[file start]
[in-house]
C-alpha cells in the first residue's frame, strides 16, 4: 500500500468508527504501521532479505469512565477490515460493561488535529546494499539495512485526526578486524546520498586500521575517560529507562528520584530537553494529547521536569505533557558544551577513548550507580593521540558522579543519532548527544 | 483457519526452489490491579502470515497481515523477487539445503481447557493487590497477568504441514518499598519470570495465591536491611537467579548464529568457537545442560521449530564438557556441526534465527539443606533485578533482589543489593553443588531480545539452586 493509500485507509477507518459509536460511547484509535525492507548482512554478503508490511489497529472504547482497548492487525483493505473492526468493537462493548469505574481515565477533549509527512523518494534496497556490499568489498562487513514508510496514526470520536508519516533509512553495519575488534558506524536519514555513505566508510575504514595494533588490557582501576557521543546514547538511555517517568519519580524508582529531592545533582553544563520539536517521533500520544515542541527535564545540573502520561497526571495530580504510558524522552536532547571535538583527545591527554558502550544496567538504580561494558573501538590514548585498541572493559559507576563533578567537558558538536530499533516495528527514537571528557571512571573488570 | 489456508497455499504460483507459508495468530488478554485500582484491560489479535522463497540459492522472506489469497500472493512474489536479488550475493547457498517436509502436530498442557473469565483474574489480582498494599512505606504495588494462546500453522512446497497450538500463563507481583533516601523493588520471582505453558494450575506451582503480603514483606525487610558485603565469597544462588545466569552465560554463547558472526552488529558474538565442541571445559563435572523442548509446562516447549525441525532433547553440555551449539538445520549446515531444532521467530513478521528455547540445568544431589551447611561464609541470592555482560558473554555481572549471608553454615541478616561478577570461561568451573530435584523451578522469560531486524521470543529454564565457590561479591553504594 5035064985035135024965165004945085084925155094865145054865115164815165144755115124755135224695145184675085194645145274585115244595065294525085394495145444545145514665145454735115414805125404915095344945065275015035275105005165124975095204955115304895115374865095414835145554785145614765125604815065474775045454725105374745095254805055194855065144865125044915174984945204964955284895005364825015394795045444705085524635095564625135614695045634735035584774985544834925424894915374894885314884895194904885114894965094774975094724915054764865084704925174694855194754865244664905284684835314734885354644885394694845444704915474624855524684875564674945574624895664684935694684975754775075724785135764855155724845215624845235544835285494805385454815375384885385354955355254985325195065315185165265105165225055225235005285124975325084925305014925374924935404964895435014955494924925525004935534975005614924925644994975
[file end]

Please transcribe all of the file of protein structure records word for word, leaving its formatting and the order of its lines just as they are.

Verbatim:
[in-house]
C-alpha cells in the first residue's frame, strides 16, 4: 500500500468508527504501521532479505469512565477490515460493561488535529546494499539495512485526526578486524546520498586500521575517560529507562528520584530537553494529547521536569505533557558544551577513548550507580593521540558522579543519532548527544 | 483457519526452489490491579502470515497481515523477487539445503481447557493487590497477568504441514518499598519470570495465591536491611537467579548464529568457537545442560521449530564438557556441526534465527539443606533485578533482589543489593553443588531480545539452586 493509500485507509477507518459509536460511547484509535525492507548482512554478503508490511489497529472504547482497548492487525483493505473492526468493537462493548469505574481515565477533549509527512523518494534496497556490499568489498562487513514508510496514526470520536508519516533509512553495519575488534558506524536519514555513505566508510575504514595494533588490557582501576557521543546514547538511555517517568519519580524508582529531592545533582553544563520539536517521533500520544515542541527535564545540573502520561497526571495530580504510558524522552536532547571535538583527545591527554558502550544496567538504580561494558573501538590514548585498541572493559559507576563533578567537558558538536530499533516495528527514537571528557571512571573488570 | 489456508497455499504460483507459508495468530488478554485500582484491560489479535522463497540459492522472506489469497500472493512474489536479488550475493547457498517436509502436530498442557473469565483474574489480582498494599512505606504495588494462546500453522512446497497450538500463563507481583533516601523493588520471582505453558494450575506451582503480603514483606525487610558485603565469597544462588545466569552465560554463547558472526552488529558474538565442541571445559563435572523442548509446562516447549525441525532433547553440555551449539538445520549446515531444532521467530513478521528455547540445568544431589551447611561464609541470592555482560558473554555481572549471608553454615541478616561478577570461561568451573530435584523451578522469560531486524521470543529454564565457590561479591553504594 5035064985035135024965165004945085084925155094865145054865115164815165144755115124755135224695145184675085194645145274585115244595065294525085394495145444545145514665145454735115414805125404915095344945065275015035275105005165124975095204955115304895115374865095414835145554785145614765125604815065474775045454725105374745095254805055194855065144865125044915174984945204964955284895005364825015394795045444705085524635095564625135614695045634735035584774985544834925424894915374894885314884895194904885114894965094774975094724915054764865084704925174694855194754865244664905284684835314734885354644885394694845444704915474624855524684875564674945574624895664684935694684975754775075724785135764855155724845215624845235544835285494805385454815375384885385354955355254985325195065315185165265105165225055225235005285124975325084925305014925374924935404964895435014955494924925525004935534975005614924925644994975